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High Holidays

“Is such the fast I desire, A day for men to starve their bodies? Is it bowing the head like a bulrush And lying in sackcloth and ashes?

Susannah R. Cohen

After decades of celebrating Rosh HaShanah, I learned something new this year: The holiday is riddled with Hebrew puns, particularly those involving goodies like beets and dates. 

Jan Zauzmer
Doors of a polling station

The High Holidays invite us to initiate both personal and communal change.

Jenna Galper

Each day in this country, we are faced with harrowing truths about how our criminal justice system operates.

Jacob Kraus
shofar leaning on tallit

When Winter Storm Jonas hit D.C. in January, we were eagerly looking forward to the balmy, humid temperatures of the D.C. summer.

Sarah Greenberg

I enjoyed many trips to Nats Park this summer to watch the Washington Nationals play. .

Shira M. Zemel

As Jews all over the world observed the atonement rituals of Yom Kippur this week, I decided to dedicate my fast to the

When I left for college my freshman year, I was nervous about exploring a new Jewish community. However, I immediately felt at home as I walked into my university’s Hillel’s Conservative Friday night services and saw the Siddur Sim Shalom, the prayer book that I had grown up with. The siddur offered me a sense of comfort and familiarity in an otherwise completely new setting.

Our tradition teaches us that on Rosh Hashanah, each person is judged based on their actions of the past year and on Yom Kippur, after an opportunity to reflect and repent, that judgment is sealed for the next year. Therefore, during the High Holiday season, Jews reflect on the year that has passed, confess our sins, make amends with each other and seek forgiveness from God. Our Yom Kippur service will focus on the themes of our personal repentance, confessions and sins. Yet this Yom Kippur, while we pray, fast and seek to be inscribed in the book of life, I encourage you to also reflect on our criminal justice system and the ways in which we allow those convicted of crimes to reflect, repent, and seek forgiveness.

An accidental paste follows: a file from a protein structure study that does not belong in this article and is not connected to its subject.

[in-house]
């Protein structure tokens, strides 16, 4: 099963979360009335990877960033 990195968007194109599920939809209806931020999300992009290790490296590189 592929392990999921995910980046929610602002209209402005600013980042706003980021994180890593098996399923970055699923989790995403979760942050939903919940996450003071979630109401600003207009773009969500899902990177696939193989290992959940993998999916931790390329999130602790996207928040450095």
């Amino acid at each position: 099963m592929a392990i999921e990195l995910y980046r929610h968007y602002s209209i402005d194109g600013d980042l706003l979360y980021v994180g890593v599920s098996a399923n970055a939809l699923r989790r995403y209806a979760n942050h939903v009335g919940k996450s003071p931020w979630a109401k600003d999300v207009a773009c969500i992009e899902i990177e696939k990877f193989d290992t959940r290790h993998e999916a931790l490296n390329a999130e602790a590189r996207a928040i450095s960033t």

On Yom Kippur, the Day of Atonement and the holiest day of the Jewish year, we fast as an opportunity to reflect on the year past and turn to the future. The Torah instructs the Jewish people that "the tenth day of the seventh month is the Day of Atonement. It shall be a sacred occasion for you: You shall practice self-denial."(Leviticus 23:27). The fast begins with the Kol Nidre evening service through the shofar’s final Tekiah Gedolah blast at the close of the Yom Kippur afternoon service. This is one way by which Jews around the world look inward and focus on t’shuvah (repentance) and t’fillah (prayer).

Yet, there are many in this country who do not have the luxury of being able to choose when they will or will not choose to eat. 46.2 million Americans live in poverty and 47 million Americans, or 15% of the population, receive SNAP benefits.According to 2013 data from the US Department of Agriculture (USDA), over 49 million Americans lived in a household that faced difficulty affording enough food in 2013. 15.8 million children struggled with food insecurity issues in the past year. Additionally, 50% of U.S children will receive SNAP benefits at some point before they reach the age of 20. Hunger is still taking place on a massive scale, both in the United States and around the world.